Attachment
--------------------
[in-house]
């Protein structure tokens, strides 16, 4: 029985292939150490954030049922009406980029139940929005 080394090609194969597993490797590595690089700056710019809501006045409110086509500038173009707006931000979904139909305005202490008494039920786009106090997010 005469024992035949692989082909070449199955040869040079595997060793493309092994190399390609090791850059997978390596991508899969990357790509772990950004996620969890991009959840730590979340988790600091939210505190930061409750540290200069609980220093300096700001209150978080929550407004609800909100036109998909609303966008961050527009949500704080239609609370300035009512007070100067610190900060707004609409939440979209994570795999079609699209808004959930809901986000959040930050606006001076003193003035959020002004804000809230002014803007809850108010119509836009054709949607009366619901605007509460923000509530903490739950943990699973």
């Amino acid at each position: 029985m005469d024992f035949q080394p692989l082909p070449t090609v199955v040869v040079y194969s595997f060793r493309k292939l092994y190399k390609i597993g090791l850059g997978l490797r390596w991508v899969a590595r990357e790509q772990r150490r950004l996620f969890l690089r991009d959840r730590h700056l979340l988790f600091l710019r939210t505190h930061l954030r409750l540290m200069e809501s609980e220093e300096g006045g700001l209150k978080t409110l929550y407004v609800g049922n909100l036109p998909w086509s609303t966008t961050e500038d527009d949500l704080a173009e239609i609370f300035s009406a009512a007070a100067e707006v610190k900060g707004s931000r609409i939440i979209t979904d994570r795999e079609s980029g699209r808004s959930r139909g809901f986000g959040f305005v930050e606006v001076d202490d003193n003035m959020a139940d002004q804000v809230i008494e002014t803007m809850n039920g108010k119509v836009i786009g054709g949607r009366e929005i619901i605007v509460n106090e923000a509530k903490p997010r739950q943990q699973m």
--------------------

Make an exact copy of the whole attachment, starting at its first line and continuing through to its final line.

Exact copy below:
[in-house]
């Protein structure tokens, strides 16, 4: 029985292939150490954030049922009406980029139940929005 080394090609194969597993490797590595690089700056710019809501006045409110086509500038173009707006931000979904139909305005202490008494039920786009106090997010 005469024992035949692989082909070449199955040869040079595997060793493309092994190399390609090791850059997978390596991508899969990357790509772990950004996620969890991009959840730590979340988790600091939210505190930061409750540290200069609980220093300096700001209150978080929550407004609800909100036109998909609303966008961050527009949500704080239609609370300035009512007070100067610190900060707004609409939440979209994570795999079609699209808004959930809901986000959040930050606006001076003193003035959020002004804000809230002014803007809850108010119509836009054709949607009366619901605007509460923000509530903490739950943990699973």
């Amino acid at each position: 029985m005469d024992f035949q080394p692989l082909p070449t090609v199955v040869v040079y194969s595997f060793r493309k292939l092994y190399k390609i597993g090791l850059g997978l490797r390596w991508v899969a590595r990357e790509q772990r150490r950004l996620f969890l690089r991009d959840r730590h700056l979340l988790f600091l710019r939210t505190h930061l954030r409750l540290m200069e809501s609980e220093e300096g006045g700001l209150k978080t409110l929550y407004v609800g049922n909100l036109p998909w086509s609303t966008t961050e500038d527009d949500l704080a173009e239609i609370f300035s009406a009512a007070a100067e707006v610190k900060g707004s931000r609409i939440i979209t979904d994570r795999e079609s980029g699209r808004s959930r139909g809901f986000g959040f305005v930050e606006v001076d202490d003193n003035m959020a139940d002004q804000v809230i008494e002014t803007m809850n039920g108010k119509v836009i786009g054709g949607r009366e929005i619901i605007v509460n106090e923000a509530k903490p997010r739950q943990q699973m």